Wikileaks' founder Assange may seek asylum in France again: Lawyer

2020-02-22 08:18:43Xinhua Editor : Feng Shuang ECNS App Download

Julian Assange, founder of WikiLeaks, may once again seek asylum in France to avoid extradition to the United States where he could face trial over the publication of classified documents, his lawyer Eric Dupond-Moretti said on Friday.

"Article 53 of our constitution allows France to give asylum to a man who is threatened because of freedom of expression," Dupond-Moretti told local broadcaster Europe 1.

Citing a United Nations special report on torture and medical evidence, the French lawyer, a member of Assange's legal team, added the asylum request would be based on health grounds.

He argued that "in addition to physical disturbances, Assange shows all the symptoms of prolonged exposure to psychological torture."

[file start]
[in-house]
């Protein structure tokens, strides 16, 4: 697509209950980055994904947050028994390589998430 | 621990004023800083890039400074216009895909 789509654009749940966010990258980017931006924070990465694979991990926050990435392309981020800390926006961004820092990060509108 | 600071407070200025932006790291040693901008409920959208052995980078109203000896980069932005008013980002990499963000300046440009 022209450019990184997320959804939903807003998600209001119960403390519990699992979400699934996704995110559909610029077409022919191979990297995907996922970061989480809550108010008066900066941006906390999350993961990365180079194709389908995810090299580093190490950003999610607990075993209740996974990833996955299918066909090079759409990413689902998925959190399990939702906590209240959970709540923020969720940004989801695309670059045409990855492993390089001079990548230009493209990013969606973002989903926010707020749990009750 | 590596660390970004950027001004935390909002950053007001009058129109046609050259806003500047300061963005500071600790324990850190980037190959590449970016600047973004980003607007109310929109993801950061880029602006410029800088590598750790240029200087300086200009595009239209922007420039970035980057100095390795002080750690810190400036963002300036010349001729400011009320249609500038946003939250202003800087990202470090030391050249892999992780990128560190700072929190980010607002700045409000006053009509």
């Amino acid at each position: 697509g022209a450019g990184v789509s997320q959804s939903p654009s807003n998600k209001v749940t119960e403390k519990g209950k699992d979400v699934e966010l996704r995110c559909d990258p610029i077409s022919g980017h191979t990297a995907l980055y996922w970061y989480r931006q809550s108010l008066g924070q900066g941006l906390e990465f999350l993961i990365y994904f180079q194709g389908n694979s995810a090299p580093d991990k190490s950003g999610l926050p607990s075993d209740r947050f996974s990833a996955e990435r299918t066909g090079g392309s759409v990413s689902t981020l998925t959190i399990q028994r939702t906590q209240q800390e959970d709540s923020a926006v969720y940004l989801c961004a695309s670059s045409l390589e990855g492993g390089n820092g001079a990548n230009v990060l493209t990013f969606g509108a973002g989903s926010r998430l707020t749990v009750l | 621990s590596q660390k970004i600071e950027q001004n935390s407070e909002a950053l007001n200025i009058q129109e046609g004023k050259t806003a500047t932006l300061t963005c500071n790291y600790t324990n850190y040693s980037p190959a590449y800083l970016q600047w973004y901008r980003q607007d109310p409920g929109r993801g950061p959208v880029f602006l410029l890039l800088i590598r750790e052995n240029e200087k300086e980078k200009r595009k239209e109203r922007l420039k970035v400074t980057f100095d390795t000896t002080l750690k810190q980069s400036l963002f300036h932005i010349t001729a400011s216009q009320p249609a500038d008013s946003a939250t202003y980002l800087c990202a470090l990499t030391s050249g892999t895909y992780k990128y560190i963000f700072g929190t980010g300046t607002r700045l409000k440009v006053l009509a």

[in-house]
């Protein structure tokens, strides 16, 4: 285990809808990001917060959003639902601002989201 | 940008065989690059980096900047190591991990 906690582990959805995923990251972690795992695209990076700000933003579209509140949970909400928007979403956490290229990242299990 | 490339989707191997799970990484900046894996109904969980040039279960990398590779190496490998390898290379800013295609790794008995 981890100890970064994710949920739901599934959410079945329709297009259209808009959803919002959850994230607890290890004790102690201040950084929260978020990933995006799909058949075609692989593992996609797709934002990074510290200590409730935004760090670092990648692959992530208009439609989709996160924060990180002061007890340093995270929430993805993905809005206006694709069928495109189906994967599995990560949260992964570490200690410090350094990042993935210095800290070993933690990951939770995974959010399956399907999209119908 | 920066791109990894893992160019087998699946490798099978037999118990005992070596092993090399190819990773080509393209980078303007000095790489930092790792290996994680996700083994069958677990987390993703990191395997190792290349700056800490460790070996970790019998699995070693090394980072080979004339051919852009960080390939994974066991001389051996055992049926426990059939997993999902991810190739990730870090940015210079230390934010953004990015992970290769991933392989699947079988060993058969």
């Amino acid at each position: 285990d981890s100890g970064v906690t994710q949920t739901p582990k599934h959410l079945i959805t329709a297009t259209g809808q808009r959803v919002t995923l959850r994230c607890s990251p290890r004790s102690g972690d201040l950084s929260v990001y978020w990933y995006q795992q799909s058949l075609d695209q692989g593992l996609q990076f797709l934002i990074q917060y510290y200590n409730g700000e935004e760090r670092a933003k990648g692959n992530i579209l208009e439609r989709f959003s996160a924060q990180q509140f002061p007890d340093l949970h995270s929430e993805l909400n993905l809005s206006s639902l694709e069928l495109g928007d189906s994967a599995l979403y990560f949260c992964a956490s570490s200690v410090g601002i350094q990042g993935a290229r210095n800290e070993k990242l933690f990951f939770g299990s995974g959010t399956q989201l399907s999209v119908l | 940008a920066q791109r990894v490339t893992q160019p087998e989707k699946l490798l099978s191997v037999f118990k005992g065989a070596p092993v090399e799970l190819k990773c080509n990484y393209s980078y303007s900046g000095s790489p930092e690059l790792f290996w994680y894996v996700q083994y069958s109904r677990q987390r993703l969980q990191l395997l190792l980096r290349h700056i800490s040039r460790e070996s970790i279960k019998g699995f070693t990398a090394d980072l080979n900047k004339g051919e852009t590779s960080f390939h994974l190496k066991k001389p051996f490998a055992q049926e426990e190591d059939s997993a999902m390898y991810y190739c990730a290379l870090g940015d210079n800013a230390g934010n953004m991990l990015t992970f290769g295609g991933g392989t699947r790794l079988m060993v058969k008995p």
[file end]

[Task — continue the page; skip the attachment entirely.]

In 2015, Assange asked France to grant him political asylum status, but his request was rejected.

The 48-year-old Australian computer programmer had released, in 2010 through his website WikiLeaks, a batch of US classified information and military reports and documents showing Washington had spied on world leaders.

Assange has resided in the Ecuadorian embassy in London since 2012 to avoid arrest. In 2019, he had been evicted from the embassy and jailed in London for skipping bail. He has remained in prison ever since and risks being sent to the United States to stand trial.

Assange is wanted by the US on 18 criminal counts of conspiring to hack government computers and violating an espionage law. A London court will start hearings on Monday to decide whether Assange should be extradited or not to the United States.

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